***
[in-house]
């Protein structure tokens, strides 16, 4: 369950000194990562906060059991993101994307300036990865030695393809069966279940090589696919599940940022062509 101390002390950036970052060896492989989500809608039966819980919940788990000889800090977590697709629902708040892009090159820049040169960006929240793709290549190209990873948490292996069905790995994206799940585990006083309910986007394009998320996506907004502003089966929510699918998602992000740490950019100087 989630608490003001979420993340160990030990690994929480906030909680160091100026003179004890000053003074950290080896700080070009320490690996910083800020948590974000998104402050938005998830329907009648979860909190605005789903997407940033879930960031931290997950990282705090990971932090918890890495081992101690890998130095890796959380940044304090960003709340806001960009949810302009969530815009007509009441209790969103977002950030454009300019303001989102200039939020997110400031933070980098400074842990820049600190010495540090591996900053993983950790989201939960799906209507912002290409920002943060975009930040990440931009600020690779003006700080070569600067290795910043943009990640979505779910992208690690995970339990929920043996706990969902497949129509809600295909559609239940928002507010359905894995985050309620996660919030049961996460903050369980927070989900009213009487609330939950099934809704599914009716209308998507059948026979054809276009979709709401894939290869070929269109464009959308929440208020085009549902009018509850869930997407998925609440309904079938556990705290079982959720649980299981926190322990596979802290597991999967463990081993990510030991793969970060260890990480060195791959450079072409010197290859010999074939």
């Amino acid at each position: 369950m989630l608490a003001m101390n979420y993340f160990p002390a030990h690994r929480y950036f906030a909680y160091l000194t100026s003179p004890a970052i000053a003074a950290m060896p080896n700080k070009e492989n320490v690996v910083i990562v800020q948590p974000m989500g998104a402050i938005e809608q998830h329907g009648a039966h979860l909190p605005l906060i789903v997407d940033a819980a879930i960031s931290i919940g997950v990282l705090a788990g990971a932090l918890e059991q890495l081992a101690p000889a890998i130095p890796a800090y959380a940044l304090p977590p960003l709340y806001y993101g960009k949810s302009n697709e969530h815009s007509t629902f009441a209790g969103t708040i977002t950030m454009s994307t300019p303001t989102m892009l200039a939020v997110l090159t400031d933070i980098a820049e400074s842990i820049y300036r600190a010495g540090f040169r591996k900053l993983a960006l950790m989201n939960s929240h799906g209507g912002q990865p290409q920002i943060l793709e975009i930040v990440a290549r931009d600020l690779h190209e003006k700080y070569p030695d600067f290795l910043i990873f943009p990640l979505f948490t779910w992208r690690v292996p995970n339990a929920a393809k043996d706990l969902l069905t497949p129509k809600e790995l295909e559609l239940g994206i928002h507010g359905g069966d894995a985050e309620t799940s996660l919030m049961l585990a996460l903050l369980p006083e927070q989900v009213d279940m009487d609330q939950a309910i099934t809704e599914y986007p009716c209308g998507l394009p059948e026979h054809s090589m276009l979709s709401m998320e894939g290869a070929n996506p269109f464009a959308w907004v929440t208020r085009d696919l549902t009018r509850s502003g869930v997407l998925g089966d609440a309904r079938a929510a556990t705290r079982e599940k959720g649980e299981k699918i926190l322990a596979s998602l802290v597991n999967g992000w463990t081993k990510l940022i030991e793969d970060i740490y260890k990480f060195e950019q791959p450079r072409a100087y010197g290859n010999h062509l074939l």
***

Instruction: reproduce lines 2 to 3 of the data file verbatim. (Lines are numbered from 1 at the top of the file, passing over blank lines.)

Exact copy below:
């Protein structure tokens, strides 16, 4: 369950000194990562906060059991993101994307300036990865030695393809069966279940090589696919599940940022062509 101390002390950036970052060896492989989500809608039966819980919940788990000889800090977590697709629902708040892009090159820049040169960006929240793709290549190209990873948490292996069905790995994206799940585990006083309910986007394009998320996506907004502003089966929510699918998602992000740490950019100087 989630608490003001979420993340160990030990690994929480906030909680160091100026003179004890000053003074950290080896700080070009320490690996910083800020948590974000998104402050938005998830329907009648979860909190605005789903997407940033879930960031931290997950990282705090990971932090918890890495081992101690890998130095890796959380940044304090960003709340806001960009949810302009969530815009007509009441209790969103977002950030454009300019303001989102200039939020997110400031933070980098400074842990820049600190010495540090591996900053993983950790989201939960799906209507912002290409920002943060975009930040990440931009600020690779003006700080070569600067290795910043943009990640979505779910992208690690995970339990929920043996706990969902497949129509809600295909559609239940928002507010359905894995985050309620996660919030049961996460903050369980927070989900009213009487609330939950099934809704599914009716209308998507059948026979054809276009979709709401894939290869070929269109464009959308929440208020085009549902009018509850869930997407998925609440309904079938556990705290079982959720649980299981926190322990596979802290597991999967463990081993990510030991793969970060260890990480060195791959450079072409010197290859010999074939």
């Amino acid at each position: 369950m989630l608490a003001m101390n979420y993340f160990p002390a030990h690994r929480y950036f906030a909680y160091l000194t100026s003179p004890a970052i000053a003074a950290m060896p080896n700080k070009e492989n320490v690996v910083i990562v800020q948590p974000m989500g998104a402050i938005e809608q998830h329907g009648a039966h979860l909190p605005l906060i789903v997407d940033a819980a879930i960031s931290i919940g997950v990282l705090a788990g990971a932090l918890e059991q890495l081992a101690p000889a890998i130095p890796a800090y959380a940044l304090p977590p960003l709340y806001y993101g960009k949810s302009n697709e969530h815009s007509t629902f009441a209790g969103t708040i977002t950030m454009s994307t300019p303001t989102m892009l200039a939020v997110l090159t400031d933070i980098a820049e400074s842990i820049y300036r600190a010495g540090f040169r591996k900053l993983a960006l950790m989201n939960s929240h799906g209507g912002q990865p290409q920002i943060l793709e975009i930040v990440a290549r931009d600020l690779h190209e003006k700080y070569p030695d600067f290795l910043i990873f943009p990640l979505f948490t779910w992208r690690v292996p995970n339990a929920a393809k043996d706990l969902l069905t497949p129509k809600e790995l295909e559609l239940g994206i928002h507010g359905g069966d894995a985050e309620t799940s996660l919030m049961l585990a996460l903050l369980p006083e927070q989900v009213d279940m009487d609330q939950a309910i099934t809704e599914y986007p009716c209308g998507l394009p059948e026979h054809s090589m276009l979709s709401m998320e894939g290869a070929n996506p269109f464009a959308w907004v929440t208020r085009d696919l549902t009018r509850s502003g869930v997407l998925g089966d609440a309904r079938a929510a556990t705290r079982e599940k959720g649980e299981k699918i926190l322990a596979s998602l802290v597991n999967g992000w463990t081993k990510l940022i030991e793969d970060i740490y260890k990480f060195e950019q791959p450079r072409a100087y010197g290859n010999h062509l074939l």